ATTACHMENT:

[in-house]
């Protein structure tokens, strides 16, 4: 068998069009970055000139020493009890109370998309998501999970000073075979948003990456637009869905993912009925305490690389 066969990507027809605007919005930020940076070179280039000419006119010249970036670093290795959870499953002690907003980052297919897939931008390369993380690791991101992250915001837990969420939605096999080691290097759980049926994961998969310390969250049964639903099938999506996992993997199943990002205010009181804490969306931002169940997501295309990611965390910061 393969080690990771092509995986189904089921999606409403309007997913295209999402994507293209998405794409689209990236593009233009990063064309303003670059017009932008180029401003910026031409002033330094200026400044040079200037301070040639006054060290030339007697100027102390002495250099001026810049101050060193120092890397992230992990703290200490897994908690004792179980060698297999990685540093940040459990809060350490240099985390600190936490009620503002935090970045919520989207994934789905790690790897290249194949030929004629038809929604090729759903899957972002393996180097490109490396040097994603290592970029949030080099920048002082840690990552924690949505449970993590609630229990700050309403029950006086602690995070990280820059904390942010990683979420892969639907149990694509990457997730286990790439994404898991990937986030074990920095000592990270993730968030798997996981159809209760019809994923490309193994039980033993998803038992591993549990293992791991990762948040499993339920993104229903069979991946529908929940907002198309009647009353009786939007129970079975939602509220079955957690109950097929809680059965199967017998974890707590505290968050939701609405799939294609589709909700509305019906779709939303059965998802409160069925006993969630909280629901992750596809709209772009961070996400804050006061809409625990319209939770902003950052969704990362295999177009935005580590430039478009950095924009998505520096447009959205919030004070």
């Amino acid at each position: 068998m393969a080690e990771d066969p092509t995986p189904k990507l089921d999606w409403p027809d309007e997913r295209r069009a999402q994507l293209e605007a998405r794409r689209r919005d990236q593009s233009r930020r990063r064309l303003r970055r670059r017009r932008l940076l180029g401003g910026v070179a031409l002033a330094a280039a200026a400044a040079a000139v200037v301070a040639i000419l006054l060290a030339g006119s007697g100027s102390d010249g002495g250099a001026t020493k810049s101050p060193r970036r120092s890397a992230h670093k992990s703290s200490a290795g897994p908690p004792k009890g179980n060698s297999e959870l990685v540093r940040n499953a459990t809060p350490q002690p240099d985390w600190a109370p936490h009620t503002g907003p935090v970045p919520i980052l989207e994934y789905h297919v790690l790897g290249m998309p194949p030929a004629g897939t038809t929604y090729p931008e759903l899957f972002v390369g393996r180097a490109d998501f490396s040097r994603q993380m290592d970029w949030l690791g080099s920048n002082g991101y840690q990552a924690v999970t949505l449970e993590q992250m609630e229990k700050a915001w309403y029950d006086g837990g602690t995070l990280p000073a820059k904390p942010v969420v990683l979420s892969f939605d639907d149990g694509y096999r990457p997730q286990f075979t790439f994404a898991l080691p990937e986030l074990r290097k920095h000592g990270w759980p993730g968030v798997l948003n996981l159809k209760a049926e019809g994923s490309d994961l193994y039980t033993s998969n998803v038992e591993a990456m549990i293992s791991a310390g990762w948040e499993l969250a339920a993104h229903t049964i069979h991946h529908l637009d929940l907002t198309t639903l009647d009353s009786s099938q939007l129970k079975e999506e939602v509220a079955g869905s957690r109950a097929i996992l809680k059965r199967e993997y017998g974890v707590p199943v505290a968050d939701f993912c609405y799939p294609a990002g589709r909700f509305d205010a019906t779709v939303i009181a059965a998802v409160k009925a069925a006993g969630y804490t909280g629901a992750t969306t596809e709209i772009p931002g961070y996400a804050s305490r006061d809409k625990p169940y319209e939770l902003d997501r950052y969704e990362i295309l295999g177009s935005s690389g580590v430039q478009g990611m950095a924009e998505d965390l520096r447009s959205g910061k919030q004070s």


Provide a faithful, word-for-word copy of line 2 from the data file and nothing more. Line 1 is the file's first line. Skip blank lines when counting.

């Protein structure tokens, strides 16, 4: 068998069009970055000139020493009890109370998309998501999970000073075979948003990456637009869905993912009925305490690389 066969990507027809605007919005930020940076070179280039000419006119010249970036670093290795959870499953002690907003980052297919897939931008390369993380690791991101992250915001837990969420939605096999080691290097759980049926994961998969310390969250049964639903099938999506996992993997199943990002205010009181804490969306931002169940997501295309990611965390910061 393969080690990771092509995986189904089921999606409403309007997913295209999402994507293209998405794409689209990236593009233009990063064309303003670059017009932008180029401003910026031409002033330094200026400044040079200037301070040639006054060290030339007697100027102390002495250099001026810049101050060193120092890397992230992990703290200490897994908690004792179980060698297999990685540093940040459990809060350490240099985390600190936490009620503002935090970045919520989207994934789905790690790897290249194949030929004629038809929604090729759903899957972002393996180097490109490396040097994603290592970029949030080099920048002082840690990552924690949505449970993590609630229990700050309403029950006086602690995070990280820059904390942010990683979420892969639907149990694509990457997730286990790439994404898991990937986030074990920095000592990270993730968030798997996981159809209760019809994923490309193994039980033993998803038992591993549990293992791991990762948040499993339920993104229903069979991946529908929940907002198309009647009353009786939007129970079975939602509220079955957690109950097929809680059965199967017998974890707590505290968050939701609405799939294609589709909700509305019906779709939303059965998802409160069925006993969630909280629901992750596809709209772009961070996400804050006061809409625990319209939770902003950052969704990362295999177009935005580590430039478009950095924009998505520096447009959205919030004070």